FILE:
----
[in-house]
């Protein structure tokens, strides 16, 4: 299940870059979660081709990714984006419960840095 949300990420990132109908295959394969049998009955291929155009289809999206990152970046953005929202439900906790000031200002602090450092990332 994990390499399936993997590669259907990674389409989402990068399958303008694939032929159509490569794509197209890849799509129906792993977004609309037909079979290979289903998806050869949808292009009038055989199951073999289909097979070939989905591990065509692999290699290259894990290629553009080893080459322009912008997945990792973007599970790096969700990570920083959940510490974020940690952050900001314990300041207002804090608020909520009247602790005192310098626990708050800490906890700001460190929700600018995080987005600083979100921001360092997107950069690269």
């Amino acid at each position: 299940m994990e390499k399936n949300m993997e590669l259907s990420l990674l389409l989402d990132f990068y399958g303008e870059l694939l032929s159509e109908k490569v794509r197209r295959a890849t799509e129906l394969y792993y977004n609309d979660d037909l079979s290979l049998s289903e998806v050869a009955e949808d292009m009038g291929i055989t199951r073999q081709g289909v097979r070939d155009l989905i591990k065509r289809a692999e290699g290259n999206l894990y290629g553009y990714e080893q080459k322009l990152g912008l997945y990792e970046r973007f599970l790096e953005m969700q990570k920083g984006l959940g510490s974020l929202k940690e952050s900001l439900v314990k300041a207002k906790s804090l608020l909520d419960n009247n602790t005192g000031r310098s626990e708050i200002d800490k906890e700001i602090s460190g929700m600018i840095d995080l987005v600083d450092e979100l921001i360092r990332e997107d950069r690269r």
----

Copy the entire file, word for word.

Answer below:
[in-house]
């Protein structure tokens, strides 16, 4: 299940870059979660081709990714984006419960840095 949300990420990132109908295959394969049998009955291929155009289809999206990152970046953005929202439900906790000031200002602090450092990332 994990390499399936993997590669259907990674389409989402990068399958303008694939032929159509490569794509197209890849799509129906792993977004609309037909079979290979289903998806050869949808292009009038055989199951073999289909097979070939989905591990065509692999290699290259894990290629553009080893080459322009912008997945990792973007599970790096969700990570920083959940510490974020940690952050900001314990300041207002804090608020909520009247602790005192310098626990708050800490906890700001460190929700600018995080987005600083979100921001360092997107950069690269």
């Amino acid at each position: 299940m994990e390499k399936n949300m993997e590669l259907s990420l990674l389409l989402d990132f990068y399958g303008e870059l694939l032929s159509e109908k490569v794509r197209r295959a890849t799509e129906l394969y792993y977004n609309d979660d037909l079979s290979l049998s289903e998806v050869a009955e949808d292009m009038g291929i055989t199951r073999q081709g289909v097979r070939d155009l989905i591990k065509r289809a692999e290699g290259n999206l894990y290629g553009y990714e080893q080459k322009l990152g912008l997945y990792e970046r973007f599970l790096e953005m969700q990570k920083g984006l959940g510490s974020l929202k940690e952050s900001l439900v314990k300041a207002k906790s804090l608020l909520d419960n009247n602790t005192g000031r310098s626990e708050i200002d800490k906890e700001i602090s460190g929700m600018i840095d995080l987005v600083d450092e979100l921001i360092r990332e997107d950069r690269r």